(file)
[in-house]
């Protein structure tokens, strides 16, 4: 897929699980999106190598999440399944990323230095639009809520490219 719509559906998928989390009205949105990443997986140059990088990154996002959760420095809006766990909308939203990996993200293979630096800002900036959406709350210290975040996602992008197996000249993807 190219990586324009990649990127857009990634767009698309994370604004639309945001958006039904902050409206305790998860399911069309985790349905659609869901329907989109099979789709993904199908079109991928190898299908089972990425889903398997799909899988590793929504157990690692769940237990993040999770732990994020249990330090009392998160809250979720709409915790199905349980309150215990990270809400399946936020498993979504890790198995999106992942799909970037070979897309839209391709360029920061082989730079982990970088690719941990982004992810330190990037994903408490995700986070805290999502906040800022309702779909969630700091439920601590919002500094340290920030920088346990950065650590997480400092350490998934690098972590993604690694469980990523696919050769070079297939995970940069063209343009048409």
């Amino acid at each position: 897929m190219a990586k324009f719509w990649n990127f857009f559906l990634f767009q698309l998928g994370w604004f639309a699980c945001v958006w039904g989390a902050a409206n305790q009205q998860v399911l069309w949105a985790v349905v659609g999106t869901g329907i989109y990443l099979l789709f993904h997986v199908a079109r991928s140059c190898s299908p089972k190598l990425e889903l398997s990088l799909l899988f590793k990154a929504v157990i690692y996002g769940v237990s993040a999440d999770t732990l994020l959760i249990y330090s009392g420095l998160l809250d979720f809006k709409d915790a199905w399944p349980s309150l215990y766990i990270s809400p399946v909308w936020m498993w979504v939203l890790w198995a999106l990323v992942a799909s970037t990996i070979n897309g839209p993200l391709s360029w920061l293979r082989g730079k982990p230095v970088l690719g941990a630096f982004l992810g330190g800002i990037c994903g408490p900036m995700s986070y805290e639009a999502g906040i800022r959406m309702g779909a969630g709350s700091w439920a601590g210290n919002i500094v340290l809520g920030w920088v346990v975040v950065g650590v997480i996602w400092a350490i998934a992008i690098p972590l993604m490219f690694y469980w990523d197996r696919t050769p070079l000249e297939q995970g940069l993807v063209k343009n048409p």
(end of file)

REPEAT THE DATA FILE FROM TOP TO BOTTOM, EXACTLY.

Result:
[in-house]
């Protein structure tokens, strides 16, 4: 897929699980999106190598999440399944990323230095639009809520490219 719509559906998928989390009205949105990443997986140059990088990154996002959760420095809006766990909308939203990996993200293979630096800002900036959406709350210290975040996602992008197996000249993807 190219990586324009990649990127857009990634767009698309994370604004639309945001958006039904902050409206305790998860399911069309985790349905659609869901329907989109099979789709993904199908079109991928190898299908089972990425889903398997799909899988590793929504157990690692769940237990993040999770732990994020249990330090009392998160809250979720709409915790199905349980309150215990990270809400399946936020498993979504890790198995999106992942799909970037070979897309839209391709360029920061082989730079982990970088690719941990982004992810330190990037994903408490995700986070805290999502906040800022309702779909969630700091439920601590919002500094340290920030920088346990950065650590997480400092350490998934690098972590993604690694469980990523696919050769070079297939995970940069063209343009048409």
């Amino acid at each position: 897929m190219a990586k324009f719509w990649n990127f857009f559906l990634f767009q698309l998928g994370w604004f639309a699980c945001v958006w039904g989390a902050a409206n305790q009205q998860v399911l069309w949105a985790v349905v659609g999106t869901g329907i989109y990443l099979l789709f993904h997986v199908a079109r991928s140059c190898s299908p089972k190598l990425e889903l398997s990088l799909l899988f590793k990154a929504v157990i690692y996002g769940v237990s993040a999440d999770t732990l994020l959760i249990y330090s009392g420095l998160l809250d979720f809006k709409d915790a199905w399944p349980s309150l215990y766990i990270s809400p399946v909308w936020m498993w979504v939203l890790w198995a999106l990323v992942a799909s970037t990996i070979n897309g839209p993200l391709s360029w920061l293979r082989g730079k982990p230095v970088l690719g941990a630096f982004l992810g330190g800002i990037c994903g408490p900036m995700s986070y805290e639009a999502g906040i800022r959406m309702g779909a969630g709350s700091w439920a601590g210290n919002i500094v340290l809520g920030w920088v346990v975040v950065g650590v997480i996602w400092a350490i998934a992008i690098p972590l993604m490219f690694y469980w990523d197996r696919t050769p070079l000249e297939q995970g940069l993807v063209k343009n048409p």